❚ WITH LONDON FASHION WEEK IN FULL SWING, hundreds of leading fashionistas gathered in St Paul’s Cathedral today for a ceremony in memory of Alexander McQueen. A taxi driver’s son who grew up in London’s East End, he became Britain’s most confrontational, unfettered and theatrical designer. He died in February aged 40, having been appointed a CBE and named British Designer of the Year four times by the British Fashion Council.
The world’s most powerful arbiter of fashion, Vogue editor Anna Wintour, led today’s tributes. Models Kate Moss and Naomi Campbell, actress Sarah Jessica Parker, muse Daphne Guinness and designer Stella McCartney were among the congregation, which also included relatives and former colleagues of McQueen.
Anna Wintour is the English-born daughter of Charles — editor of the Evening Standard during the Swinging 60s when his London paper achieved international acclaim. After removing her sunglasses, something she rarely does in public, Anna paid a moving tribute to McQueen: “He was a complex and gifted young man who, as a child, liked nothing more than watching the birds from the roof of his east London tower block.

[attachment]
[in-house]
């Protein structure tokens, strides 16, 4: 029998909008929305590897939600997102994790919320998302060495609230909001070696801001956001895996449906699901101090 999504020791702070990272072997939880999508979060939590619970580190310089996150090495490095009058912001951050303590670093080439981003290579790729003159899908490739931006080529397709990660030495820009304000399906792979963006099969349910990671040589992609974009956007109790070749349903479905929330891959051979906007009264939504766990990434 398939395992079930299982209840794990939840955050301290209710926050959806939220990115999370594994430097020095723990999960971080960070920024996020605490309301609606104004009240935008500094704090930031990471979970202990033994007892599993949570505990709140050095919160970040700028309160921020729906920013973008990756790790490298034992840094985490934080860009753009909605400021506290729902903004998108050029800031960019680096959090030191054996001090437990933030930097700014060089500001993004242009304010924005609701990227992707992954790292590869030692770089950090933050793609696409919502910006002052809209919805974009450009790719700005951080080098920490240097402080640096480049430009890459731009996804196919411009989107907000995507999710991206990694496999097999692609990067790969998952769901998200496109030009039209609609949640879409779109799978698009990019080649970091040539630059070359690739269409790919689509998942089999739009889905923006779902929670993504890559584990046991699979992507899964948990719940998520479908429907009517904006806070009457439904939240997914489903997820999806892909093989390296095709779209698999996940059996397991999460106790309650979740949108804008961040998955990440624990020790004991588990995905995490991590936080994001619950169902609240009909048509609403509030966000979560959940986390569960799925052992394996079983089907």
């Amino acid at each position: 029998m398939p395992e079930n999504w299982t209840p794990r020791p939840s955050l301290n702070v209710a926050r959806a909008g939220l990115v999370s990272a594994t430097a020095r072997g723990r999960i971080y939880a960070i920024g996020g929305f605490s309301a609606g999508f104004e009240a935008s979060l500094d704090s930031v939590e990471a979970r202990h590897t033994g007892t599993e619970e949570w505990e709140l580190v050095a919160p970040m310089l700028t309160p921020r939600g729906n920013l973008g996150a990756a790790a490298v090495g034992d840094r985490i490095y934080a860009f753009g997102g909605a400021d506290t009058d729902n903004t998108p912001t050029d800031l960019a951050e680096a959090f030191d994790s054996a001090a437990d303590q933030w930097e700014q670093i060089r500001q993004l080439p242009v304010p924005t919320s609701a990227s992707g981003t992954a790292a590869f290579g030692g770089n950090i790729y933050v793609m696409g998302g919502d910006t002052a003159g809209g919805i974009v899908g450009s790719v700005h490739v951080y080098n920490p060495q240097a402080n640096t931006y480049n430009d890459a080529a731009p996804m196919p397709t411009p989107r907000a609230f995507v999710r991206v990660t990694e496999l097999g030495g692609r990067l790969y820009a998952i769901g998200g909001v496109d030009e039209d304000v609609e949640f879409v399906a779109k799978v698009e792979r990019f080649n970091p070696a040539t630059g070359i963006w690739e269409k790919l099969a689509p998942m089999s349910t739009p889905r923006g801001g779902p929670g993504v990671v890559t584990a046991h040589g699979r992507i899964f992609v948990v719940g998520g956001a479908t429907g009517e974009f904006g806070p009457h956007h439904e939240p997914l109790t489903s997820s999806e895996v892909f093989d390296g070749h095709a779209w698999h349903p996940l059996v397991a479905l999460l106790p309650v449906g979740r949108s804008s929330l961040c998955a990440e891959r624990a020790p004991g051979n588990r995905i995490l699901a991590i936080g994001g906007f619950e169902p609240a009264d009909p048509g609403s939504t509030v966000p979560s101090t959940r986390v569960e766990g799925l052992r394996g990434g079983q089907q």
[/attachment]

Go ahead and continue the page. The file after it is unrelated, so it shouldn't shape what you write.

“He had an 18-year-long career of pioneering his dreams and dramas. He cared what people thought of his clothes but not of him. He never appeared at ease with himself and hated to travel away from his beloved London.”
Björk sang the haunting hymn Gloomy Sunday, which reflects on the horrors of modern culture, and there were also addresses from jeweller Shaun Leane, model Annabelle Neilson, McQueen’s nephew Gary Hulyer and milliner Philip Treacy. Composer and pianist Michael Nyman and the London Community Gospel Choir gave musical performances.
➢ “My father really decided for me that I should work in fashion” — Anna Wintour in The September Issue. Out this week on DVD, the most gripping movie ever about editorial decisionmaking, OK, on the world’s most powerful fashion magazine, but for that very reason, junking $50k’s worth of photography is a measure of that power. [“Knocks All the President’s Men into a cocked hat” — Shapersofthe80s]